Oct 21, 2010

Theatre Auditions: The Producers

Tues. Nov. 9 | 6 p.m.
To schedule an appointment, please call 719.477.4387 and leave a message stating your name and contact phone number. Your call will be returned as soon as possible.

The Colorado Springs Fine Arts Center Theatre Company is holding open auditions for the Mel Brooks Tony Award winning musical, The Producers.

The Producers will be performed Jan. 28 - Feb. 20, 2011 with rehearsals starting the first week of December. Please note that rehearsals will be held over the Christmas holidays.

At this time all roles are available. All roles are paid. Those interested in auditioning should prepare 16-32 bars of a standard or contemporary musical theatre song that best shows off your range. When you have completed the vocal audition, you will then be taught a dance combination. ALL MUST DO THE DANCE AUDITION REGARDLESS OF THE AMOUNT OR THE LEVEL OF DANCE NEEDED FOR A PART. If you are a tapper, please bring TAP SHOES.

Actors should also bring a Headshot, Resume, and Sheet Music in the correct key. The use of boom boxes will not be allowed.

Out of town actors as well as members of Actors Equity Association are welcome to audition. We do offer a limited number of Equity Guest Artist Tier II contracts.

To schedule an appointment, please call 719-477-4387 and leave a message stating your name and contact phone number. Your call will be returned as soon as possible. For more information, please visit our website at www.csfineartscenter.org/auditions.asp.

Call backs for The Producers will take place on Wednesday, November 10th starting at 6pm. If you pass the first audition you will be invited to attend the call back. If required, music sides and dialogue parts will be emailed to you in advance. There will also be an additional dance call for that evening.

Roles Available:

MAX BIALYSTOCK, (mid 30s to early 50s), is one of two leads and one of the producers in the title. He claims to have once been the "King of Broadway," but he is washed-up, having produced a string of flops that they do not make it past the first performance. He is the driving force of the scheme to raise millions from his backers for the next play which he calculates will be a flop and then he will split the leftover money with his fellow producer Leo Bloom. He leads Leo in finding the play, director, and producing the show, only to be betrayed by Leo when the scheme is exposed. Max is crass, aggressive, belligerent, amoral, and yet charming in an obnoxious way. Still, we see his humanity by the end of the musical when he reunites with Leo. This part requires an actor of power, comedy, and presence – a theatrical thunderstorm, Borscht belt comic, and is a baritone with a vocal range of c to f1. Good theater movement skills.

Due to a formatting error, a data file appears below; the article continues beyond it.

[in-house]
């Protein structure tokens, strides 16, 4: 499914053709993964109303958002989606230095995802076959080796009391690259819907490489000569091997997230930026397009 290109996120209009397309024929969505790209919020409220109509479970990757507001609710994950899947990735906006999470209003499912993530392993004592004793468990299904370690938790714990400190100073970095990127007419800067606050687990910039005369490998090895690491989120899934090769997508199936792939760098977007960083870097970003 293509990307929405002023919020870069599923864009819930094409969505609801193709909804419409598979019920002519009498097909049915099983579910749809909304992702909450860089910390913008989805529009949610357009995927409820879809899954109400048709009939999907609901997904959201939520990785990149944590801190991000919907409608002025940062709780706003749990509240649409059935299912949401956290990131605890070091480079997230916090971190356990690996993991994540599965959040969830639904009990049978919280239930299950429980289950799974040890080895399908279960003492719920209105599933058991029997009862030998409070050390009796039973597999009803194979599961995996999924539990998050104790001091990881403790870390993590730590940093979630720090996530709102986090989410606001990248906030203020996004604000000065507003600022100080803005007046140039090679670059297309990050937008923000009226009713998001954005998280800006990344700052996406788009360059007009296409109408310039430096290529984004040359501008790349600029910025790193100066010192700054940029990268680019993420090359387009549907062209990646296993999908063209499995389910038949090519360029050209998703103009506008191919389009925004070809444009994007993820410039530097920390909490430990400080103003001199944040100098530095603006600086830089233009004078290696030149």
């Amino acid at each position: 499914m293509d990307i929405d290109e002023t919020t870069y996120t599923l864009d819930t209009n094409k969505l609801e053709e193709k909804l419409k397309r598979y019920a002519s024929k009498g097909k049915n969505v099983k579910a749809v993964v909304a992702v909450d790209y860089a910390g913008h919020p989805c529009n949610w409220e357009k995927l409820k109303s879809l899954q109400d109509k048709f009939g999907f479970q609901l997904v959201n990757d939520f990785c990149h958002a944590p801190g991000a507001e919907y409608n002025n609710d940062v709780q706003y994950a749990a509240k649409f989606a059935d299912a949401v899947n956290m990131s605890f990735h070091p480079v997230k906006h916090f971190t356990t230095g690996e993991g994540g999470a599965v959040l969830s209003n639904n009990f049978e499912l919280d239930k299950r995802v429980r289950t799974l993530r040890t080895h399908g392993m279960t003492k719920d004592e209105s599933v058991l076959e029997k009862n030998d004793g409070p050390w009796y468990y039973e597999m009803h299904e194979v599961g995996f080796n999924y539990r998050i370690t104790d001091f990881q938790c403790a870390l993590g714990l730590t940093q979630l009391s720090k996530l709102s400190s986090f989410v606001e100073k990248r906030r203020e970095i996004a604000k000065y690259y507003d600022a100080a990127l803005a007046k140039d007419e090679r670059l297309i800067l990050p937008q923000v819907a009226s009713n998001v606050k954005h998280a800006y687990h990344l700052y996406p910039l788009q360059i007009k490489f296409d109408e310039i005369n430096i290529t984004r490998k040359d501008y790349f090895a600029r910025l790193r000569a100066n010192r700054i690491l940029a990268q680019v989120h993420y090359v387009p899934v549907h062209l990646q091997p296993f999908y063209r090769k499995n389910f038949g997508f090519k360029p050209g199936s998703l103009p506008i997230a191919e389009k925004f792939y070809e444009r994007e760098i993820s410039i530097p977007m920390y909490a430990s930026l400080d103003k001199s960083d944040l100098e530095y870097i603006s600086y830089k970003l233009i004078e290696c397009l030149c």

LEOPOLD BLOOM (20s-30s), is one of two leads and one of the producers in the title. He is a meek, nerdy, and anxious accountant, and intimidated by Max Bialystock's vivacity and aggression, but becomes intrigued with thought of realizing his desire to be a Broadway producer. He leaves his life as a producer and decides to join Bialystock in his scheme. His love of show business deepens when he meets Ulla, the gorgeous blonde bombshell who comes to work for them. Bloom is smitten with Ulla. When the plot to defraud the investors is discovered Bloom proves to have become the man that Bialystock urged him to be by running away to Rio de Janeiro with Ulla and the money. Bloom returns to stand up for his friend Max and accept punishment for his crime. A comedic actor great off the line, he is a lead but must play a comedic, passive yet passionate second fiddle to Max. Think anxiety disorder. Vocal range is 2nd tenor, c to f1, and good dance skills, especially tap, is preferred.

FRANZ LIEBKIND, (mid 30s to early 50s), a Nazi living in Greenwich Village, has written a play about his hero, Adolf Hitler. Bialystock and Bloom determine, after reading dozens of plays, that Liebkind's must be the worst play ever; it is certain to fail. Delusional, off center, and dangerous, Liebkind is so enthusiastic about having his version of Hitler's life that he makes them put on swastika armbands and swear their devotion to Hitler. After an extensive audition process, Bialystock realizes that Liebkind is the perfect choice to play the starring role in Springtime for Hitler, ensuring that the play will be a flop. On opening night, Liebkind breaks his leg and has to be replaced in the show. This part requires an actor of power, comedy, and presence and comic German accent, and is a baritone with a vocal range of c to g1. Good theater movement skills.